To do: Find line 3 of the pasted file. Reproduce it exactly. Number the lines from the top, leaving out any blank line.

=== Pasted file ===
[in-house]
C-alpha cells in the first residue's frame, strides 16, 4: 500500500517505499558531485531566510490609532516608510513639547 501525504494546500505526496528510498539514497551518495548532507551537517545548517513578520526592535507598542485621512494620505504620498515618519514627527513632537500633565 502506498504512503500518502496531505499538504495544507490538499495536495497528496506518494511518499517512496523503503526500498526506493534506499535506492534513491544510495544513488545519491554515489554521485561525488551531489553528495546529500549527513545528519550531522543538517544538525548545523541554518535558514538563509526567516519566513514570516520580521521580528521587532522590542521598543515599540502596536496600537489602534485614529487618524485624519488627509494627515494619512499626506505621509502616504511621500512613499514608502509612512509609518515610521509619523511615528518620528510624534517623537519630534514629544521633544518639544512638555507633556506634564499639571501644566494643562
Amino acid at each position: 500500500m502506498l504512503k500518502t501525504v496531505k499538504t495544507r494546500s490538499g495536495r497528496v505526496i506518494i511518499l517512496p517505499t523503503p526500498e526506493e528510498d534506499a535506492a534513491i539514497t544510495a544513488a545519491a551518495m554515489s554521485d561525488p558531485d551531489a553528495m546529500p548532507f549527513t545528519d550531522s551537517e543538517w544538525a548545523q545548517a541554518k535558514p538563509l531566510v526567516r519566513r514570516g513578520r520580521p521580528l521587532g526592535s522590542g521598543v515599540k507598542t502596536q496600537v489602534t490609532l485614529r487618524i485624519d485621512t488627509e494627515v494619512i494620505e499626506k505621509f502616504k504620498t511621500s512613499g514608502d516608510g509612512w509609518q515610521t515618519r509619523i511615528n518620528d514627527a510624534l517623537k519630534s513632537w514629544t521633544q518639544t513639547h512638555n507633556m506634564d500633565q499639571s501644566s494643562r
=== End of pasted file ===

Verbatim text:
Amino acid at each position: 500500500m502506498l504512503k500518502t501525504v496531505k499538504t495544507r494546500s490538499g495536495r497528496v505526496i506518494i511518499l517512496p517505499t523503503p526500498e526506493e528510498d534506499a535506492a534513491i539514497t544510495a544513488a545519491a551518495m554515489s554521485d561525488p558531485d551531489a553528495m546529500p548532507f549527513t545528519d550531522s551537517e543538517w544538525a548545523q545548517a541554518k535558514p538563509l531566510v526567516r519566513r514570516g513578520r520580521p521580528l521587532g526592535s522590542g521598543v515599540k507598542t502596536q496600537v489602534t490609532l485614529r487618524i485624519d485621512t488627509e494627515v494619512i494620505e499626506k505621509f502616504k504620498t511621500s512613499g514608502d516608510g509612512w509609518q515610521t515618519r509619523i511615528n518620528d514627527a510624534l517623537k519630534s513632537w514629544t521633544q518639544t513639547h512638555n507633556m506634564d500633565q499639571s501644566s494643562r